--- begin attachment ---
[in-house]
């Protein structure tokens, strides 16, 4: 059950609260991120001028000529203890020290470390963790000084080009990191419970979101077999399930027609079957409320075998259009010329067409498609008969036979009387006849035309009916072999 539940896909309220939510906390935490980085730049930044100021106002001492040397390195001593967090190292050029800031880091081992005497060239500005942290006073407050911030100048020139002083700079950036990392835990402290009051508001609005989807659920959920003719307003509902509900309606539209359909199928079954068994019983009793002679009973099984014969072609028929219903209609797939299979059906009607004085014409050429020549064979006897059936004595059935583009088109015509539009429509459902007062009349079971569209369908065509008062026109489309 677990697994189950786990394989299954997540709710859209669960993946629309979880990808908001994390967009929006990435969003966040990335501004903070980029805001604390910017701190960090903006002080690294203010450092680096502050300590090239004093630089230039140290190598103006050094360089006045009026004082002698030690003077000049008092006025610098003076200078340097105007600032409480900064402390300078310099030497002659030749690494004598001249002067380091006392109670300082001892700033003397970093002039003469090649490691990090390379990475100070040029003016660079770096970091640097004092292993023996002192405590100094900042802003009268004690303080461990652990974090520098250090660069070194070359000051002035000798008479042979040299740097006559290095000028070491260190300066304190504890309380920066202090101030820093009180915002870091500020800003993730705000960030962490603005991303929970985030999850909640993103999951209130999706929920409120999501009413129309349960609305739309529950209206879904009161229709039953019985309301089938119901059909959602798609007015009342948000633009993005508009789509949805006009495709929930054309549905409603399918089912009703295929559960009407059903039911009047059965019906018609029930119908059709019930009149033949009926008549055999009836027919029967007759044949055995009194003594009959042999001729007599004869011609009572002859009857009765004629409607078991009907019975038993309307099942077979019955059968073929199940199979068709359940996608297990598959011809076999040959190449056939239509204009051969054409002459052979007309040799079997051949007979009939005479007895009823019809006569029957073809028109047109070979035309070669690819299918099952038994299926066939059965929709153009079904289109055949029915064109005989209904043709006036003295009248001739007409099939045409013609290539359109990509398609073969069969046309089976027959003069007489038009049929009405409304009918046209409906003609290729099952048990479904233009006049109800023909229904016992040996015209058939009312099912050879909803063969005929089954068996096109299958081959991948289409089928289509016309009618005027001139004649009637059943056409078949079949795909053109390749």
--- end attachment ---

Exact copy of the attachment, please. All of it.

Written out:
[in-house]
């Protein structure tokens, strides 16, 4: 059950609260991120001028000529203890020290470390963790000084080009990191419970979101077999399930027609079957409320075998259009010329067409498609008969036979009387006849035309009916072999 539940896909309220939510906390935490980085730049930044100021106002001492040397390195001593967090190292050029800031880091081992005497060239500005942290006073407050911030100048020139002083700079950036990392835990402290009051508001609005989807659920959920003719307003509902509900309606539209359909199928079954068994019983009793002679009973099984014969072609028929219903209609797939299979059906009607004085014409050429020549064979006897059936004595059935583009088109015509539009429509459902007062009349079971569209369908065509008062026109489309 677990697994189950786990394989299954997540709710859209669960993946629309979880990808908001994390967009929006990435969003966040990335501004903070980029805001604390910017701190960090903006002080690294203010450092680096502050300590090239004093630089230039140290190598103006050094360089006045009026004082002698030690003077000049008092006025610098003076200078340097105007600032409480900064402390300078310099030497002659030749690494004598001249002067380091006392109670300082001892700033003397970093002039003469090649490691990090390379990475100070040029003016660079770096970091640097004092292993023996002192405590100094900042802003009268004690303080461990652990974090520098250090660069070194070359000051002035000798008479042979040299740097006559290095000028070491260190300066304190504890309380920066202090101030820093009180915002870091500020800003993730705000960030962490603005991303929970985030999850909640993103999951209130999706929920409120999501009413129309349960609305739309529950209206879904009161229709039953019985309301089938119901059909959602798609007015009342948000633009993005508009789509949805006009495709929930054309549905409603399918089912009703295929559960009407059903039911009047059965019906018609029930119908059709019930009149033949009926008549055999009836027919029967007759044949055995009194003594009959042999001729007599004869011609009572002859009857009765004629409607078991009907019975038993309307099942077979019955059968073929199940199979068709359940996608297990598959011809076999040959190449056939239509204009051969054409002459052979007309040799079997051949007979009939005479007895009823019809006569029957073809028109047109070979035309070669690819299918099952038994299926066939059965929709153009079904289109055949029915064109005989209904043709006036003295009248001739007409099939045409013609290539359109990509398609073969069969046309089976027959003069007489038009049929009405409304009918046209409906003609290729099952048990479904233009006049109800023909229904016992040996015209058939009312099912050879909803063969005929089954068996096109299958081959991948289409089928289509016309009618005027001139004649009637059943056409078949079949795909053109390749």